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This content is part of the Essential Guide: The CIO cloud blueprint: A strategic planning guide
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14 questions that drive cloud computing strategies in the right direction

Stop debating what the cloud is and start asking these 14 questions that develop cloud strategies for the business worth talking about.

Conduct a Google search on the phrase "What is the cloud?" and one of the first answers to pop up is 'the cloud...

is just a metaphor for the Internet.' While that statement is debatable, the bigger question is what questions CIOs should be asking to develop sound cloud computing strategies.

In the first part of this CIO Matters column, IT and business strategy expert Harvey Koeppel discussed the quagmire of technology that is dubbed the cloud and why the technology itself does not translate into cloud computing strategies. Here, he  runs through 14 cloud strategy questions that will lead CIOs to extract more business value from cloud computing.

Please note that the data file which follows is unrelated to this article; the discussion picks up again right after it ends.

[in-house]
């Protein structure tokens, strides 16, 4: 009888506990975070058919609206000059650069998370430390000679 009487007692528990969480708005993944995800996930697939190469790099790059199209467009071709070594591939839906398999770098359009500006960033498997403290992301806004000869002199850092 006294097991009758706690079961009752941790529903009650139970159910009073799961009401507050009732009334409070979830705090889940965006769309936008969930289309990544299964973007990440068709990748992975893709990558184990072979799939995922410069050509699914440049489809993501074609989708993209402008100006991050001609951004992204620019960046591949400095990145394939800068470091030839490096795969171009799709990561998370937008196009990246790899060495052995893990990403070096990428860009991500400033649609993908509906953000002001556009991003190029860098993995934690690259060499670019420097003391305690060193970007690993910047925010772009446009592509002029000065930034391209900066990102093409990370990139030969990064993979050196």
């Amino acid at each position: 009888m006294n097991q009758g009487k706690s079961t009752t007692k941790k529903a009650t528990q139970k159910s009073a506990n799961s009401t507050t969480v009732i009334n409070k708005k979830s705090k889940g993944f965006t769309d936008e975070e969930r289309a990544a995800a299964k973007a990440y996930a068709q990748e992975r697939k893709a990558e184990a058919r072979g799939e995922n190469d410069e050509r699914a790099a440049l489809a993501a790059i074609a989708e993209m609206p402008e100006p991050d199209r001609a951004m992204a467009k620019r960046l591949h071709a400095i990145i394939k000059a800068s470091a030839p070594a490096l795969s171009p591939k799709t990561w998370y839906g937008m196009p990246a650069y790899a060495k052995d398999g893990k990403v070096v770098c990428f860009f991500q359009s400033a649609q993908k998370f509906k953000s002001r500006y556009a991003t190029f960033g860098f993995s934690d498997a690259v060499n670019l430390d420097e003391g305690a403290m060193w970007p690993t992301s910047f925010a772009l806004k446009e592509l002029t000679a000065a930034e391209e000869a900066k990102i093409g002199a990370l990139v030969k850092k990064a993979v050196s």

Rather than thinking about the technology "stuff" that tends to occupy our days (and nights), enterprises and their CIOs need to be thinking about their business and operating models. Here are some alternative ways for CIOs and their teams to ask good questions and drive the conversation they need to have with their business partners about cloud computing strategies.

Tech and business questions to ask about cloud computing strategies

For some enterprises, especially early-stage companies and SMBs, starting out or moving their IT to a public cloud infrastructure may be feasible, in particular, in situations where application needs are relatively modest, standardized processes will suffice and data footprints do not include large amounts of personal, highly confidential or regulated information.

For more mature enterprises that typically maintain significant portfolios of legacy applications and/or sensitive data as described above, either hybrid or private cloud strategies are likely to be more feasible in the short term and provide the most effective path toward realizing shorter time to market for new products and services, less expense to develop and maintain applications, enormous scalability, best-in-class reliability and all without comprising cyber or information security.

Let me know what you think. Post a comment or drop me a note at [email protected]. Discuss debate or even argue -- let's continue the conversation.

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